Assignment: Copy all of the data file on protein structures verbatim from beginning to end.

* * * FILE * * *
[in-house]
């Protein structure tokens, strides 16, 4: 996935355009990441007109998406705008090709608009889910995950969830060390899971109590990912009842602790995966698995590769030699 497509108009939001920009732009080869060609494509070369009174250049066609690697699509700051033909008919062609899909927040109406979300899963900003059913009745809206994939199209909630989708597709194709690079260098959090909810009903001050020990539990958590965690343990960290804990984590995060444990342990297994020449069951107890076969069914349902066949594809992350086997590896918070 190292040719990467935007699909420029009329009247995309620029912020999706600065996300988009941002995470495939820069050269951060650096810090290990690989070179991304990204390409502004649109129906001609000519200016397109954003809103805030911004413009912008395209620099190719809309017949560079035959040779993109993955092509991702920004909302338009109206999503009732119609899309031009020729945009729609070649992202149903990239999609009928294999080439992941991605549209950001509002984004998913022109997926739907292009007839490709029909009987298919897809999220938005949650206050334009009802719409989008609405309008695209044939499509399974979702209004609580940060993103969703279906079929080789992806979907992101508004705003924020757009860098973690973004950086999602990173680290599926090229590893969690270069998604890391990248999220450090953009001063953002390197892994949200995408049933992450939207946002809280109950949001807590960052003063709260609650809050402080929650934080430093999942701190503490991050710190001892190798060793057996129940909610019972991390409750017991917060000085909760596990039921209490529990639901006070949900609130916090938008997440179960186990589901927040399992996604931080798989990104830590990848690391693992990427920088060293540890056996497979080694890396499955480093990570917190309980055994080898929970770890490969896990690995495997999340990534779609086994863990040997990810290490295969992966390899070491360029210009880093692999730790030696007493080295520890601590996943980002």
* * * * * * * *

[in-house]
């Protein structure tokens, strides 16, 4: 996935355009990441007109998406705008090709608009889910995950969830060390899971109590990912009842602790995966698995590769030699 497509108009939001920009732009080869060609494509070369009174250049066609690697699509700051033909008919062609899909927040109406979300899963900003059913009745809206994939199209909630989708597709194709690079260098959090909810009903001050020990539990958590965690343990960290804990984590995060444990342990297994020449069951107890076969069914349902066949594809992350086997590896918070 190292040719990467935007699909420029009329009247995309620029912020999706600065996300988009941002995470495939820069050269951060650096810090290990690989070179991304990204390409502004649109129906001609000519200016397109954003809103805030911004413009912008395209620099190719809309017949560079035959040779993109993955092509991702920004909302338009109206999503009732119609899309031009020729945009729609070649992202149903990239999609009928294999080439992941991605549209950001509002984004998913022109997926739907292009007839490709029909009987298919897809999220938005949650206050334009009802719409989008609405309008695209044939499509399974979702209004609580940060993103969703279906079929080789992806979907992101508004705003924020757009860098973690973004950086999602990173680290599926090229590893969690270069998604890391990248999220450090953009001063953002390197892994949200995408049933992450939207946002809280109950949001807590960052003063709260609650809050402080929650934080430093999942701190503490991050710190001892190798060793057996129940909610019972991390409750017991917060000085909760596990039921209490529990639901006070949900609130916090938008997440179960186990589901927040399992996604931080798989990104830590990848690391693992990427920088060293540890056996497979080694890396499955480093990570917190309980055994080898929970770890490969896990690995495997999340990534779609086994863990040997990810290490295969992966390899070491360029210009880093692999730790030696007493080295520890601590996943980002």